Investment flexibility: Your premiums can be put into a variety of different investment sub-accounts, and you have the ability to transfer funds between investment accounts without paying any taxes. There are limitations to how many times you can do this.

Other life policies

Survivorship Life

This permanent life insurance is designed for those who will have more than one insured party on the policy. It is often called second-to-die insurance because the policy will pay out when the second named insured dies.

It is designed to help with final costs and estate taxes, which usually is not needed until the second of a married couple dies. It is generally less expensive than if the two were to get separate policies and also if it is difficult for one party to be insured, they would be more likely to obtain coverage under a survivorship life policy.  

Final Expense Life

This type of permanent insurance is intended to help loved ones with the final costs after the insured passes away. Funeral costs, caskets, and other costs of burial can be overwhelming. This policy can help alleviate those pressures from loved ones so they can care for each other in their time of mourning. It offers a level premium and fixed death benefit.

No Medical Exam Life (Simplified Issue Life)

For this type of permanent insurance policy, you do not have to undergo a medical exam. All that is required is to answer a few simple health questions. Your premiums are fixed for the life of the policy as long as payments are made. It is often used to cover final expenses, funeral costs, and debt.   

Guaranteed Issue Life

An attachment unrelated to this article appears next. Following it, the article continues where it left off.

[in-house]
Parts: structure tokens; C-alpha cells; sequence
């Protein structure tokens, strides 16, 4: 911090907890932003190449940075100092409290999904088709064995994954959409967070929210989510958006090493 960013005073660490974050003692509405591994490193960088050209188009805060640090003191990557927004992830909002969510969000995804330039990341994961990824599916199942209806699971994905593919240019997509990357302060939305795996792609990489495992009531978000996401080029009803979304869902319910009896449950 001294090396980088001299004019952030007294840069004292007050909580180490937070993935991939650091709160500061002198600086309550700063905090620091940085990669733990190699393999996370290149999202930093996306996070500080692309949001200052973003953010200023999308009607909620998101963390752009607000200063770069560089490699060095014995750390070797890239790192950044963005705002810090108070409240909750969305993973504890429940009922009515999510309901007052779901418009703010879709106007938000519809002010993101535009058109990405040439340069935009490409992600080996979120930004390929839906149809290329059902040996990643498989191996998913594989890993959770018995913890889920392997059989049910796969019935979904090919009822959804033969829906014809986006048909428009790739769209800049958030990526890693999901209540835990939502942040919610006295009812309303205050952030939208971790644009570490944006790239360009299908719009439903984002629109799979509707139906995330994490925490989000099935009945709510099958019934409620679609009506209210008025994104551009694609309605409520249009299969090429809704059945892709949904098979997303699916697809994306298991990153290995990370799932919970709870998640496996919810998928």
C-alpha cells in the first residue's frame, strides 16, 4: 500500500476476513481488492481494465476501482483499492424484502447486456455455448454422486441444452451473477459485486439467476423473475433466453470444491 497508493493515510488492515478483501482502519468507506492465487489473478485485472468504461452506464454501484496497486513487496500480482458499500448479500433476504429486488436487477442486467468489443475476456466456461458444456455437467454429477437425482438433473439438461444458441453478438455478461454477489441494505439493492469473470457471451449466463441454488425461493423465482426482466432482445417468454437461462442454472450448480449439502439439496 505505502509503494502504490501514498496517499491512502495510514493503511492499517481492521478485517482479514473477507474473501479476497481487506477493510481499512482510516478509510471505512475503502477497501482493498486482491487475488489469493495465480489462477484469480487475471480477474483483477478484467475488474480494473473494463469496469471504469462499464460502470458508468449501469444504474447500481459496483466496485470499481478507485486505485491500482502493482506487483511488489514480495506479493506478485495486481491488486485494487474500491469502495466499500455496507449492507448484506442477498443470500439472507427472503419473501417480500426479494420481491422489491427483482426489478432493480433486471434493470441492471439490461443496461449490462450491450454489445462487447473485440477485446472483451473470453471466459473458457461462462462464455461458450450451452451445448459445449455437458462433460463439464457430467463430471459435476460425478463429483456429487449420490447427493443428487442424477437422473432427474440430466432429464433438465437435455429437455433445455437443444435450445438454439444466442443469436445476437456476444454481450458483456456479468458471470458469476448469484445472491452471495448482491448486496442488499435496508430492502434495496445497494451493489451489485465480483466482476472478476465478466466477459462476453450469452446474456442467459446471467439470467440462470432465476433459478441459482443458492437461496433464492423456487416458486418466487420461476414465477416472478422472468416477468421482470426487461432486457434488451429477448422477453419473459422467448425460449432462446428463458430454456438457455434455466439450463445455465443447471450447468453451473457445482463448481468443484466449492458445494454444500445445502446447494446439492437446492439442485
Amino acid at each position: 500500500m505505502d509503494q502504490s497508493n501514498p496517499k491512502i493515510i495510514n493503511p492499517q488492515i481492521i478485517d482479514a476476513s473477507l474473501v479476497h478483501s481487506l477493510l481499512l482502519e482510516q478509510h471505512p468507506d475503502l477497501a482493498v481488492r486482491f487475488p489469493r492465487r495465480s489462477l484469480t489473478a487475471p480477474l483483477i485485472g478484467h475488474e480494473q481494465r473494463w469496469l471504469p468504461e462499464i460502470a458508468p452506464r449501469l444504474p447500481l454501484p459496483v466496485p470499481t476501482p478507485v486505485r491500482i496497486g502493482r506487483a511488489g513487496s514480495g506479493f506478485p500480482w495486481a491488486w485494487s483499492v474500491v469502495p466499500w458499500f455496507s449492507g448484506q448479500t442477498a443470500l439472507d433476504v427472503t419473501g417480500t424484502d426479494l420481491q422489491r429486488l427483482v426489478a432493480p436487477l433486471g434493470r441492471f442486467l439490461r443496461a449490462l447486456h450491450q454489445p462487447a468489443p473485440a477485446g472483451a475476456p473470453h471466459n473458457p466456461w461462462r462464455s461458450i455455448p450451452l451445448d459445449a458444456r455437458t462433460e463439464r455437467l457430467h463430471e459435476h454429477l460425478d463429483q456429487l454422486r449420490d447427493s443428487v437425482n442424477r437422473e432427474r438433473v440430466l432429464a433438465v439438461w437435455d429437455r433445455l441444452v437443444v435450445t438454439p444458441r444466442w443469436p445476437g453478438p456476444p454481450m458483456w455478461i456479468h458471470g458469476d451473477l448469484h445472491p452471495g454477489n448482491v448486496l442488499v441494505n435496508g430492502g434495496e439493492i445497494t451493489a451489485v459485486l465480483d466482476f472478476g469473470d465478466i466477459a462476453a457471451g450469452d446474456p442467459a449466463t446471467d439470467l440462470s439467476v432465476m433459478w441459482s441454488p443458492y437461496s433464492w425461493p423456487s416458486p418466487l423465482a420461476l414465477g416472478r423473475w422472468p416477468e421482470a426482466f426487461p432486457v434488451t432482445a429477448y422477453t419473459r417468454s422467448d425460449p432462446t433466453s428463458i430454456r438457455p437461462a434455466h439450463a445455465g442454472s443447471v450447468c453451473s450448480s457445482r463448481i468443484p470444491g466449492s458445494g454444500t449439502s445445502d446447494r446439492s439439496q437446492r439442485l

For this type of permanent insurance policy, you do not have to have a medical exam or answer any medical questions. You are accepted regardless of health. Since there is no need for medical underwriting, the premiums do tend to be higher than a traditional policy. There are also limits as to how much coverage you can have.

There is also a waiting period for the full death benefit to be able to be paid in full, usually about one to three years. If you were to die within the waiting period, your beneficiary would only receive the premiums paid as a death benefit. These are usually the last resort type of policy meant for final expenses and funeral costs.

Group Life

Group life is most often associated with employers. It is the no-cost life insurance policy the company you work for offers its employees. There may be even an option to purchase additional coverage as the coverage provided could help an individual, but it is not designed for one who has a family. It is a guaranteed issue, meaning no medical exam or health questions. It is best to think of group life as a supplement and not a substitution for an individual life policy.

Take action

The uninsured view life insurance as an expense: Something someone buys, but could live without. Those who have purchased a policy view it as an investment. They understand the consequences of dying without coverage and leaving expenses to the loved ones left behind.

Unlike a car or home insurance policy that you buy in hopes of never having to use it, life insurance is based on an event that will happen. It is a policy that you are almost guaranteed to use.

Now that you have a greater understanding of the different policies, the only thing left is to talk with an insurance agent or your financial advisor. They can help you determine which policy best suits your needs and how much coverage you will need for:

  • Your final expenses by taking a look at what it currently costs for burial and attempt to calculate any final medical expenses.
  • Any unpaid mortgage by evaluating what you owe against the current interest rate.
  • Leaving a lump sum to ensure that your family will be taken care financially when you pass on.

Life insurance can ease the burden of losing a family member. When the right policy is purchased, with the proper amount of coverage, for the right reasons, it will give your family the opportunity to focus on each other during their time of loss instead of worrying about what they are going to do financially.